Consolidated balance sheet as at 31 December 2011
2011 £m 64.4 49.1 113.5 Current assets Stocks Debtors Investments Cash at bank and in hand 4.2 30.9 6.6 4.0 45.7 Current liabilities Creditors: amounts falling due within one year Net current assets Total assets less current liabilities Creditors: amounts falling due in more than one year Provision for liabilities and charges Net assets before pension scheme surplus Defined benefit pension scheme surplus Net assets 14 7 (20.0) 25.7 139.2 (0.3) (3.4) 135.5 0.7 136.2 2010 £m 63.8 58.0 121.8

Consolidated cash flow statement for the year ended 31 December 2011
Notes Net cash (outflow) / inflow from operating activities (see below) Capital expenditure and financial investment 16 2011 £m (13.7) 3.0 (10.7) Decrease in current asset investments Decrease in cash 17 4.3 (6.4) 2010 £m 8.4 (19.4) (11.0) 9.7 (1.3)

Notes Fixed assets Tangible fixed assets Investments 8 9

10 9

3.3 29.0 11.2 10.4 53.9

Reconciliation of net incoming resources to net cash outflow from operating activities Net (outgoing) / incoming resources Depreciation charge Net gains on disposal of tangible fixed assets Increase in stocks Increase in debtors Increase in creditors Increase / (decrease) in provisions for liabilities and charges Net charges for defined benefit pension scheme Net cash (outflow) / inflow from operating activities Reconciliation of net funds to movement in short-term funds less borrowing Decrease in cash Decrease in current asset investments (6.4) (4.3) (10.7) Losses on current asset investments (0.3) (11.0) Net short-term funds less borrowing at 1 January Net short-term funds less borrowing at 31 December 17 21.3 10.3 (1.3) (9.7) (11.0) (0.2) (11.2) 32.5 21.3 (17.1) 6.7 (2.0) (0.9) (1.9) 2.6 0.1 (1.2) (13.7) 6.5 6.5 (1.7) (0.4) (1.5) 2.0 (2.2) (0.8) 8.4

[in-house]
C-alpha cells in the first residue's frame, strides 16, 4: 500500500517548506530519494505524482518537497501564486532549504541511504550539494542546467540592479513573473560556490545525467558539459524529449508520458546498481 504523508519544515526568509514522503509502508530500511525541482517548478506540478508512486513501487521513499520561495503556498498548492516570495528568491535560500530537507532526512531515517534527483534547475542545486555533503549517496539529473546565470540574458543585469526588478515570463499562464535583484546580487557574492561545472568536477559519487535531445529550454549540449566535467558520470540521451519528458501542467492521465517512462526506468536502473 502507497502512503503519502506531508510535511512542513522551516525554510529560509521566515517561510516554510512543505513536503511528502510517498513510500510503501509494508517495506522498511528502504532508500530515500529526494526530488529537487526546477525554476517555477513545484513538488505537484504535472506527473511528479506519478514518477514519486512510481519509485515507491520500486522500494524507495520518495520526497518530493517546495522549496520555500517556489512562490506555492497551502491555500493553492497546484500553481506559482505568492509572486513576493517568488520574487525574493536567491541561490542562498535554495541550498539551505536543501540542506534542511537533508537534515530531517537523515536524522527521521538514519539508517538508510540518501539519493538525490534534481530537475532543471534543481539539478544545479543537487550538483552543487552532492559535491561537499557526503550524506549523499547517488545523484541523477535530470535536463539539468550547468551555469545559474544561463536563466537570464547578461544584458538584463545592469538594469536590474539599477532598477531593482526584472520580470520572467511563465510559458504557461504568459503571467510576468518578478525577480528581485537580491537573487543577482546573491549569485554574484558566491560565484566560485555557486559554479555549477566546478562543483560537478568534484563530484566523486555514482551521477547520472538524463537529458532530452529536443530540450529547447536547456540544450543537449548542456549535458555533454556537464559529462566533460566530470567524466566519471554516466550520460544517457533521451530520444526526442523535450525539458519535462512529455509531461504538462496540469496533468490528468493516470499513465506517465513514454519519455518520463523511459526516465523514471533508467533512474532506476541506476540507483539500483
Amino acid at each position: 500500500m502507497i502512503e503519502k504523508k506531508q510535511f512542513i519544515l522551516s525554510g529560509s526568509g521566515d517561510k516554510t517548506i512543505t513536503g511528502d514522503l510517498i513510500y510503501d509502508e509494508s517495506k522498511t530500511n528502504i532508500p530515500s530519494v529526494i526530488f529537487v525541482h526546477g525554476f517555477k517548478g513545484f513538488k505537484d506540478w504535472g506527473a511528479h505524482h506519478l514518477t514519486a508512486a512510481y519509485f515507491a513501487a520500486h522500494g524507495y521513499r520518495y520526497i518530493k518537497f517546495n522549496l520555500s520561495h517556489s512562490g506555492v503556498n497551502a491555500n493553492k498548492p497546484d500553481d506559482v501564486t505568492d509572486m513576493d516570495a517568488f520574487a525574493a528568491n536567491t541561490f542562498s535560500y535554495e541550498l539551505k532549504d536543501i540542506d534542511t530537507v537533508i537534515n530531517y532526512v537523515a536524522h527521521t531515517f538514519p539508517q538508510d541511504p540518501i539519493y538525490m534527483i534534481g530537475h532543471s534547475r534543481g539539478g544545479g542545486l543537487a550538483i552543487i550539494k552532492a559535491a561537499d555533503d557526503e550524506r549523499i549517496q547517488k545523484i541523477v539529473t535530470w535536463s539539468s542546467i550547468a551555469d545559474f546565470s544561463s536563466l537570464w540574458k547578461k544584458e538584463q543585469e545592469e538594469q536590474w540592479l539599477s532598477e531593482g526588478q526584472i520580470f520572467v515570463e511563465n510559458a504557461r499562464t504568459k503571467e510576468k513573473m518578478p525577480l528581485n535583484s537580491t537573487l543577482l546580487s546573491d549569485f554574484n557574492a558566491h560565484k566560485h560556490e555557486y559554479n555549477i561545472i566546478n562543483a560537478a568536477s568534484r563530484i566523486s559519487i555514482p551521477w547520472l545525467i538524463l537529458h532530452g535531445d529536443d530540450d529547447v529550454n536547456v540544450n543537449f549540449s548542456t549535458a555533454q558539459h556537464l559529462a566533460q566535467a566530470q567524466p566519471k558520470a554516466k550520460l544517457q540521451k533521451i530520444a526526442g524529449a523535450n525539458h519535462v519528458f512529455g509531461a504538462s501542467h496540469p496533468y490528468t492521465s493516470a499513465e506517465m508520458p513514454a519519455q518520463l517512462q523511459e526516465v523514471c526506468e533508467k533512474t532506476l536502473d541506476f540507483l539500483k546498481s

11

(17.4) 36.5 158.3 (0.3) (3.3) 154.7 1.1 155.8

12

Funds: Restricted funds Unrestricted funds tangible fixed assets Defined benefit pension scheme fund Free available reserves Unrestricted funds Total funds 7 7 37.7 56.4 0.7 41.4 98.5 136.2 45.4 54.6 1.1 54.7 110.4 155.8

The accompanying notes form an integral part of these consolidated financial statements.

The British Red Cross has not prepared a separate balance sheet for the charity as this is not considered to be materially different to the consolidated balance sheet. For and on behalf of the British Red Cross,

James Cochrane Chairman, board of trustees 28 March 2012

David Howell Chairman, finance and audit committee 28 March 2012

24

British Red Cross Trustees’ report and accounts 2011

25

Notes to the consolidated financial statements for the year ended 31 December 2011
1. Accounting policies